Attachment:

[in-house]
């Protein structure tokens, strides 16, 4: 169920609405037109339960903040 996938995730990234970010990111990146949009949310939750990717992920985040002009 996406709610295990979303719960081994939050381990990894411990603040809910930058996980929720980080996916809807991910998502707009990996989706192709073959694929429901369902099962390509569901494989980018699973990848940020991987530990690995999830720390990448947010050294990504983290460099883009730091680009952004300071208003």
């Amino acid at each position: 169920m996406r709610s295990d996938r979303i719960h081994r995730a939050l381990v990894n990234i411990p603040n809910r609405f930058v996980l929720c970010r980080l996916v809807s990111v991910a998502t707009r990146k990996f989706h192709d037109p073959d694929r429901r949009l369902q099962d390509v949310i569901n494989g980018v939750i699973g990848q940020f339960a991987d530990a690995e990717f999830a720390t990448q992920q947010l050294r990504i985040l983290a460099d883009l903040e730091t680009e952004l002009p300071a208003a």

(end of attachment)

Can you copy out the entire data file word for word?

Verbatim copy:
[in-house]
């Protein structure tokens, strides 16, 4: 169920609405037109339960903040 996938995730990234970010990111990146949009949310939750990717992920985040002009 996406709610295990979303719960081994939050381990990894411990603040809910930058996980929720980080996916809807991910998502707009990996989706192709073959694929429901369902099962390509569901494989980018699973990848940020991987530990690995999830720390990448947010050294990504983290460099883009730091680009952004300071208003």
């Amino acid at each position: 169920m996406r709610s295990d996938r979303i719960h081994r995730a939050l381990v990894n990234i411990p603040n809910r609405f930058v996980l929720c970010r980080l996916v809807s990111v991910a998502t707009r990146k990996f989706h192709d037109p073959d694929r429901r949009l369902q099962d390509v949310i569901n494989g980018v939750i699973g990848q940020f339960a991987d530990a690995e990717f999830a720390t990448q992920q947010l050294r990504i985040l983290a460099d883009l903040e730091t680009e952004l002009p300071a208003a």